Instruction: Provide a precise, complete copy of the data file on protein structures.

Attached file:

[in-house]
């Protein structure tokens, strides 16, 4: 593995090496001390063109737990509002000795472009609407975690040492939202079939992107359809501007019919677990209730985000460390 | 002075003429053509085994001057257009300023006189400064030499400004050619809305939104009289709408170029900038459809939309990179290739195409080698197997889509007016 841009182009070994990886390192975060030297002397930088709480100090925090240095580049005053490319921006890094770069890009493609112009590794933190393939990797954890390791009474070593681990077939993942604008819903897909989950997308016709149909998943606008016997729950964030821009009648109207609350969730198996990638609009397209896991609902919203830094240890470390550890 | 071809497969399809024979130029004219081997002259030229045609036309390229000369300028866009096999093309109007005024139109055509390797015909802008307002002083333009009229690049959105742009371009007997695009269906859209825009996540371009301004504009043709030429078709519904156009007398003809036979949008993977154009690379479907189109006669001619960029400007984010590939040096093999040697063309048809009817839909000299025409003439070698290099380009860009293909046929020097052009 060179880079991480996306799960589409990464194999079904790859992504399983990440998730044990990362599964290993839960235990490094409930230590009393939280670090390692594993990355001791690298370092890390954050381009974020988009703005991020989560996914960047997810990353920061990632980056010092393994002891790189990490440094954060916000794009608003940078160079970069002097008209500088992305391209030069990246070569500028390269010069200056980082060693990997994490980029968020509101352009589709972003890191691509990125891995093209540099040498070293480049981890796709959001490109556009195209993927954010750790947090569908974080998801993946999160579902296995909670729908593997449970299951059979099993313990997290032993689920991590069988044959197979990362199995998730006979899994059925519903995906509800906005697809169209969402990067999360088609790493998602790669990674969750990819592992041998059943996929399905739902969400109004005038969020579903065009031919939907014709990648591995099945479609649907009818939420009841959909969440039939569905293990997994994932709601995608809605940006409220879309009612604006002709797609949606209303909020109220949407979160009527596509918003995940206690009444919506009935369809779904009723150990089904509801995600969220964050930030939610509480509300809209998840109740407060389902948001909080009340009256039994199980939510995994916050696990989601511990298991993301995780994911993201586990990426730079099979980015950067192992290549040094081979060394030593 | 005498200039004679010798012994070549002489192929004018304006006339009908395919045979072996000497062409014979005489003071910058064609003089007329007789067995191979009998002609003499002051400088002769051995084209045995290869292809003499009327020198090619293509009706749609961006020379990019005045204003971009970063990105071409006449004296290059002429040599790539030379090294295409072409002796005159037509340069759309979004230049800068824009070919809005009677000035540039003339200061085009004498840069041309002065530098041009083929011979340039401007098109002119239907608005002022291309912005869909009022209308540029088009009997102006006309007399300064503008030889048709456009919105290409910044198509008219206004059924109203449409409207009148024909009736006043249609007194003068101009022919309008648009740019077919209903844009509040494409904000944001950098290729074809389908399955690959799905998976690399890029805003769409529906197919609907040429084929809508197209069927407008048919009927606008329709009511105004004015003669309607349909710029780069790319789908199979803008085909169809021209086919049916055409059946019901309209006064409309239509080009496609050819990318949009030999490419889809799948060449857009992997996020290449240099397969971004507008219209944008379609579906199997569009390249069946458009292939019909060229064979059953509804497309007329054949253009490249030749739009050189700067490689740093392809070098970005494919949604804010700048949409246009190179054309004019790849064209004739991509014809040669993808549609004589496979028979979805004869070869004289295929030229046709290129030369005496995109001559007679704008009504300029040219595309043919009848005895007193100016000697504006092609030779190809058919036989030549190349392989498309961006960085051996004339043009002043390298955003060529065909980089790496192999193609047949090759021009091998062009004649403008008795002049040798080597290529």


[in-house]
């Protein structure tokens, strides 16, 4: 593995090496001390063109737990509002000795472009609407975690040492939202079939992107359809501007019919677990209730985000460390 | 002075003429053509085994001057257009300023006189400064030499400004050619809305939104009289709408170029900038459809939309990179290739195409080698197997889509007016 841009182009070994990886390192975060030297002397930088709480100090925090240095580049005053490319921006890094770069890009493609112009590794933190393939990797954890390791009474070593681990077939993942604008819903897909989950997308016709149909998943606008016997729950964030821009009648109207609350969730198996990638609009397209896991609902919203830094240890470390550890 | 071809497969399809024979130029004219081997002259030229045609036309390229000369300028866009096999093309109007005024139109055509390797015909802008307002002083333009009229690049959105742009371009007997695009269906859209825009996540371009301004504009043709030429078709519904156009007398003809036979949008993977154009690379479907189109006669001619960029400007984010590939040096093999040697063309048809009817839909000299025409003439070698290099380009860009293909046929020097052009 060179880079991480996306799960589409990464194999079904790859992504399983990440998730044990990362599964290993839960235990490094409930230590009393939280670090390692594993990355001791690298370092890390954050381009974020988009703005991020989560996914960047997810990353920061990632980056010092393994002891790189990490440094954060916000794009608003940078160079970069002097008209500088992305391209030069990246070569500028390269010069200056980082060693990997994490980029968020509101352009589709972003890191691509990125891995093209540099040498070293480049981890796709959001490109556009195209993927954010750790947090569908974080998801993946999160579902296995909670729908593997449970299951059979099993313990997290032993689920991590069988044959197979990362199995998730006979899994059925519903995906509800906005697809169209969402990067999360088609790493998602790669990674969750990819592992041998059943996929399905739902969400109004005038969020579903065009031919939907014709990648591995099945479609649907009818939420009841959909969440039939569905293990997994994932709601995608809605940006409220879309009612604006002709797609949606209303909020109220949407979160009527596509918003995940206690009444919506009935369809779904009723150990089904509801995600969220964050930030939610509480509300809209998840109740407060389902948001909080009340009256039994199980939510995994916050696990989601511990298991993301995780994911993201586990990426730079099979980015950067192992290549040094081979060394030593 | 005498200039004679010798012994070549002489192929004018304006006339009908395919045979072996000497062409014979005489003071910058064609003089007329007789067995191979009998002609003499002051400088002769051995084209045995290869292809003499009327020198090619293509009706749609961006020379990019005045204003971009970063990105071409006449004296290059002429040599790539030379090294295409072409002796005159037509340069759309979004230049800068824009070919809005009677000035540039003339200061085009004498840069041309002065530098041009083929011979340039401007098109002119239907608005002022291309912005869909009022209308540029088009009997102006006309007399300064503008030889048709456009919105290409910044198509008219206004059924109203449409409207009148024909009736006043249609007194003068101009022919309008648009740019077919209903844009509040494409904000944001950098290729074809389908399955690959799905998976690399890029805003769409529906197919609907040429084929809508197209069927407008048919009927606008329709009511105004004015003669309607349909710029780069790319789908199979803008085909169809021209086919049916055409059946019901309209006064409309239509080009496609050819990318949009030999490419889809799948060449857009992997996020290449240099397969971004507008219209944008379609579906199997569009390249069946458009292939019909060229064979059953509804497309007329054949253009490249030749739009050189700067490689740093392809070098970005494919949604804010700048949409246009190179054309004019790849064209004739991509014809040669993808549609004589496979028979979805004869070869004289295929030229046709290129030369005496995109001559007679704008009504300029040219595309043919009848005895007193100016000697504006092609030779190809058919036989030549190349392989498309961006960085051996004339043009002043390298955003060529065909980089790496192999193609047949090759021009091998062009004649403008008795002049040798080597290529």